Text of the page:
The Oral Side Effects of Cancer Treatment
Some types of cancer treatment can affect your ability to chew, swallow, or speak.
Oral Side Effects of Cancer Treatment
Some types of cancer treatments, like radiation, chemotherapy, or bone marrow/stem cell transplants can cause oral side effects, whether during treatment of after. These symptoms may include:
- Dry mouth
- Thicker saliva
- Loss or change of taste
- Mouth Sores
- Tooth decay or infection
- Difficulty chewing, swallowing, or opening mouth
Though most oral side effects of cancer treatments are temporary and don't last long, the discomfort and difficulties of these side effects tend to make a bad situation worse. Luckily, those who already have good dental health before cancer treatment have a lower risk for these conditions. Therefore, the oncologist may recommend or even require patients to visit the dentist prior to starting any cancer treatment.
Before Starting Cancer Treatment
Cancer patients are highly encouraged to visit their dentist four weeks before starting cancer treatment. This will allow time to diagnose and treat existing dental problems so they do not create more issues (like inflammation or infection) after cancer treatment starts.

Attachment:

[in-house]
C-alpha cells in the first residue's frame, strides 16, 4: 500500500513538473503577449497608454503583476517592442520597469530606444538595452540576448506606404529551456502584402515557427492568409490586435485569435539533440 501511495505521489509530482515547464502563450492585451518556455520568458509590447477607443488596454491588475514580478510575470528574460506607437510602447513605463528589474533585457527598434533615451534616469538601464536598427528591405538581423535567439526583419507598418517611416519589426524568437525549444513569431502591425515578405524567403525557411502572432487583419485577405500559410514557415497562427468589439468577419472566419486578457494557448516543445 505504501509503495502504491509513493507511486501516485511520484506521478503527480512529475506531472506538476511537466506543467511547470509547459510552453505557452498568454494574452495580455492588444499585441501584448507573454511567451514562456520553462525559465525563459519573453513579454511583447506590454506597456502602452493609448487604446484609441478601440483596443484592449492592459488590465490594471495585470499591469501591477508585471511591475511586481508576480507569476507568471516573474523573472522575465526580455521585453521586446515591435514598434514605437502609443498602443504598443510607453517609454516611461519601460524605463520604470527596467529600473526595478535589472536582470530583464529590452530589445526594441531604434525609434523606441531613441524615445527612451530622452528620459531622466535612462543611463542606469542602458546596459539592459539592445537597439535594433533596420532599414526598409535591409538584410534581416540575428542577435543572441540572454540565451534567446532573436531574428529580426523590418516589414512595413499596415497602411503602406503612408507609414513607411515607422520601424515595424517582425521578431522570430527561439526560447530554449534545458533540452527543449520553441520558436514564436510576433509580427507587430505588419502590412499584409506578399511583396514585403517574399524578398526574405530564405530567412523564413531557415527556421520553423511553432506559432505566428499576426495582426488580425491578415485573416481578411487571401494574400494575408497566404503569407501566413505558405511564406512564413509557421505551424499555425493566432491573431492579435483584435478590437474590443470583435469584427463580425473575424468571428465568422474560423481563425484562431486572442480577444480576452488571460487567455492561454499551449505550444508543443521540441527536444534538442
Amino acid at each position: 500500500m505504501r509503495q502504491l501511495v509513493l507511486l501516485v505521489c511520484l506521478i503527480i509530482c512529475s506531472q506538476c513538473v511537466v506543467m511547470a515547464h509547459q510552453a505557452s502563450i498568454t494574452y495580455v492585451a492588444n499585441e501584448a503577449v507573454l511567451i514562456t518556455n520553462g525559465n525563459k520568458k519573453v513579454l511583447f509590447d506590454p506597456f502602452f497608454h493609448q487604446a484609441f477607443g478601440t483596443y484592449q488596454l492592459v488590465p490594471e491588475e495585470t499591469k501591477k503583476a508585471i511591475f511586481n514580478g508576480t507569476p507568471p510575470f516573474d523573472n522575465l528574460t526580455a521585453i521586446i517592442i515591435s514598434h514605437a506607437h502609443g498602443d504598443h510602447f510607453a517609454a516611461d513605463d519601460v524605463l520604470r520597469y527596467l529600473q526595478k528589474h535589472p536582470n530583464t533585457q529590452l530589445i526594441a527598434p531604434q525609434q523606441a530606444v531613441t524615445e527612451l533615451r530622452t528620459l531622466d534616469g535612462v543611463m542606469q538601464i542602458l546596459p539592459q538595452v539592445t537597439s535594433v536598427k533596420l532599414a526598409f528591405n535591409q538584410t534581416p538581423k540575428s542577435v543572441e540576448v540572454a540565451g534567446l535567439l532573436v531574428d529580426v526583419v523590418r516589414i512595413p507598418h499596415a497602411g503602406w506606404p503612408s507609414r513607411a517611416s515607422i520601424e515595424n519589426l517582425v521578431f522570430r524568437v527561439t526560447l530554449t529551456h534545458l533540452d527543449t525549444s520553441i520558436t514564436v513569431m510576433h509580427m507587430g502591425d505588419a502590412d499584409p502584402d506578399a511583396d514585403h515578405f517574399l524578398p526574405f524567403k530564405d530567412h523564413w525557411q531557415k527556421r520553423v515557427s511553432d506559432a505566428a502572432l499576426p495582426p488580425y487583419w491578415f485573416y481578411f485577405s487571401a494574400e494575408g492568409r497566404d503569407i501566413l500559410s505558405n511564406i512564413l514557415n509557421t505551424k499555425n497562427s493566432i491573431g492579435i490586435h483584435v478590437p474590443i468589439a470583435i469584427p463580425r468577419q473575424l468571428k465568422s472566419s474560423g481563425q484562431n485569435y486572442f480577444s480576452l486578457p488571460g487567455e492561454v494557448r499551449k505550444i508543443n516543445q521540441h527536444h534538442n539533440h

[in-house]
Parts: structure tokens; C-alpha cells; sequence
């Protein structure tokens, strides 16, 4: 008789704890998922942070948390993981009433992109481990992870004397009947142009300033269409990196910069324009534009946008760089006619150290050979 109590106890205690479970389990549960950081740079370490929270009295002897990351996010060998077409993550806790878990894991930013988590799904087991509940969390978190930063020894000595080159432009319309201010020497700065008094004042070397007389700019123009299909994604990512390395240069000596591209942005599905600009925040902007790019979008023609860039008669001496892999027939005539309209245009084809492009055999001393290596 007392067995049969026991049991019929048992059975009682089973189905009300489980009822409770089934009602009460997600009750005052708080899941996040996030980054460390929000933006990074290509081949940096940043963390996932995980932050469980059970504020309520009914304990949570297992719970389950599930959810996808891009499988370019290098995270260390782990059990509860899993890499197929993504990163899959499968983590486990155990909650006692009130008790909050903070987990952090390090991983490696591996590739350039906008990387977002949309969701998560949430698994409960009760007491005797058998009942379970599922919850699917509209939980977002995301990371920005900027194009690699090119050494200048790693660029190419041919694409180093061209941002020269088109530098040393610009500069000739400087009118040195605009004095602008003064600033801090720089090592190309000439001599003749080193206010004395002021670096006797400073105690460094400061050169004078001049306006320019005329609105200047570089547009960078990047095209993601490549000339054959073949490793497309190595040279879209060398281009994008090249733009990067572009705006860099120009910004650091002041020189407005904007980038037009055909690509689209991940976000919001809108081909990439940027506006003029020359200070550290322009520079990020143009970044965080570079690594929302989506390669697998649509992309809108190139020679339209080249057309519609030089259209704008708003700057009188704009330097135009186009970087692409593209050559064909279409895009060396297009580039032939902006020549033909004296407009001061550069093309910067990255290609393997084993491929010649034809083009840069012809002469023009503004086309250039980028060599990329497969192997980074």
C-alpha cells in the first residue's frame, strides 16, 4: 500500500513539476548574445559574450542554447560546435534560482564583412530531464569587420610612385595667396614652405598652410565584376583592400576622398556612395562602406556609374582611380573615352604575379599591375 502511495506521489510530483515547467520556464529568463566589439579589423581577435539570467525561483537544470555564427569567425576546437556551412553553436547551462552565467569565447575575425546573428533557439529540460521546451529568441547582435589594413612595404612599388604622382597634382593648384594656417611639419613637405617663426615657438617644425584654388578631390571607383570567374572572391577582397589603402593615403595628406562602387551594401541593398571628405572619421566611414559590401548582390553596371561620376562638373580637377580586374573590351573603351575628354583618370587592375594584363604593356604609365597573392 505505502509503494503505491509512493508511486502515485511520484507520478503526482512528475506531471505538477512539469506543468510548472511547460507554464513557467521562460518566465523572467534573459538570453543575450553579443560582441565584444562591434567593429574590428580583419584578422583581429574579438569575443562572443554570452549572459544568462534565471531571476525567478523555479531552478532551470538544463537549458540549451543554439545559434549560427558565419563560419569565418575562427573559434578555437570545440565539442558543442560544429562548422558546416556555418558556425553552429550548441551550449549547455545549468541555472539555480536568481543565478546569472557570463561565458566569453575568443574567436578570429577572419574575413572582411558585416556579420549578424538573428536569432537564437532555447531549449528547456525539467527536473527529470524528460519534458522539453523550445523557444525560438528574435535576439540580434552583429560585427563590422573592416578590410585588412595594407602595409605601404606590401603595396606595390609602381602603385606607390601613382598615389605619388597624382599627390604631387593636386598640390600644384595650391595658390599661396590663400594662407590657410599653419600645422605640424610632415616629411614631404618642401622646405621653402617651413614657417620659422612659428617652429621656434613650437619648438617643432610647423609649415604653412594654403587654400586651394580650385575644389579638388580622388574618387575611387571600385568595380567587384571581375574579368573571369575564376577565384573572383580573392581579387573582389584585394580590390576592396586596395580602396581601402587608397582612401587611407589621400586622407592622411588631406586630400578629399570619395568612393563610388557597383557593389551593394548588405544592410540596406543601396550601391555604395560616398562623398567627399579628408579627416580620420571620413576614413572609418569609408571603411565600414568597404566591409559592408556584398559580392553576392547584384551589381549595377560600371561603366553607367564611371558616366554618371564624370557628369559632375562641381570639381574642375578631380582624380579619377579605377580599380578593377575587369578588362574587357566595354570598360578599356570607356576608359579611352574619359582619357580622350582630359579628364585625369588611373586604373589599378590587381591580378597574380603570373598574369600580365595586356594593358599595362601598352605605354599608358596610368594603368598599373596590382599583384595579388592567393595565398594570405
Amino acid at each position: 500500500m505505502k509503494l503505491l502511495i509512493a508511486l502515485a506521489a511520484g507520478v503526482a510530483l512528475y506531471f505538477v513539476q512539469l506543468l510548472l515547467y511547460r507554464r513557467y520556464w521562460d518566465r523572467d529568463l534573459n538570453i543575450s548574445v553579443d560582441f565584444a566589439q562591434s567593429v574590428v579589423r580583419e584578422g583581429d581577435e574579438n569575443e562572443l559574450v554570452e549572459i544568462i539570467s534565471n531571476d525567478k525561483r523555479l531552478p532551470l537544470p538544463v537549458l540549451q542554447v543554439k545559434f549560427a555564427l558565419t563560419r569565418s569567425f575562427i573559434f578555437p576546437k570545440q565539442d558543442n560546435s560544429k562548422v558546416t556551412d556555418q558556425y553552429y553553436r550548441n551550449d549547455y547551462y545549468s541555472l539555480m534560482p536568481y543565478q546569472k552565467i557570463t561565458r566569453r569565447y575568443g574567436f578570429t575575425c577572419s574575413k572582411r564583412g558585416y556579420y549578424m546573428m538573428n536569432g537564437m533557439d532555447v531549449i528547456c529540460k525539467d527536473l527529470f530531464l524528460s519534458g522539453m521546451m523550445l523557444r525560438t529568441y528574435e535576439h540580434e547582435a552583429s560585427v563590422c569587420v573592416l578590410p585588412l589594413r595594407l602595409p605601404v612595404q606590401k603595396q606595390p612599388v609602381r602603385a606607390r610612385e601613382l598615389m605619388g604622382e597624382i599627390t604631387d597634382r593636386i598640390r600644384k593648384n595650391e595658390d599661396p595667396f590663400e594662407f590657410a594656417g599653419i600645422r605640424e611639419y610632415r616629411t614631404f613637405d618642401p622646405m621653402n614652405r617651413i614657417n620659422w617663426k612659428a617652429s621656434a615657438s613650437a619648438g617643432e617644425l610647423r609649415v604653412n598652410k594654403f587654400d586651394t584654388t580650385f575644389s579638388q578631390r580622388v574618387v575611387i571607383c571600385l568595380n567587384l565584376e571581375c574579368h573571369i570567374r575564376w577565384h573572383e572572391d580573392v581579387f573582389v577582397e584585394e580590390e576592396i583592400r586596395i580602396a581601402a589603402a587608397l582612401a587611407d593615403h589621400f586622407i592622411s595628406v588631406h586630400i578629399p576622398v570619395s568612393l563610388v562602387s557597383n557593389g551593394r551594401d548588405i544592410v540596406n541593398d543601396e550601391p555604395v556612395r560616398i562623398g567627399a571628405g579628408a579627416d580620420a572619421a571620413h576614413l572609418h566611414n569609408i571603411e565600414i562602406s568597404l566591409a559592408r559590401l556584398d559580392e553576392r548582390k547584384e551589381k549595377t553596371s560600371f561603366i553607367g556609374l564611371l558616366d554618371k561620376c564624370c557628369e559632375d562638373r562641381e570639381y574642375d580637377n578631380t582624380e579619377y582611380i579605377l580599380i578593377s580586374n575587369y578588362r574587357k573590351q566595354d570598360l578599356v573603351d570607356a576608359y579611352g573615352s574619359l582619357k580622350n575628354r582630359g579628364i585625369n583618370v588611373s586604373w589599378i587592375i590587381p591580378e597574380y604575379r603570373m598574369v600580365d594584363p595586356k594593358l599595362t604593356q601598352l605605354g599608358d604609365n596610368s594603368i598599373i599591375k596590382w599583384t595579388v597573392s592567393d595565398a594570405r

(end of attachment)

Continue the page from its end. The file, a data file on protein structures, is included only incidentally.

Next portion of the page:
Any required oral surgery should also be completed at least two weeks before starting cancer treatment to prevent complications of possible infection due to the reduced immune system that accompanies cancer treatment.
Remember that your dentist and dental specialists are an important part of one's medical team. Dentists and dental specialists will often speak with oncologists so they can all work together to get patients back to good health.
During Cancer Treatment
Maintaining good oral hygiene is important during cancer treatment to help prevent side effects:
- Brush for at least two minutes, twice a day, with a soft-bristled toothbrush
- Floss daily
- Discuss the possible use of fluoride rinse with your dentist
- Avoid alcohol and tobacco
- Drink plenty of fluids
- Reduce sugar intake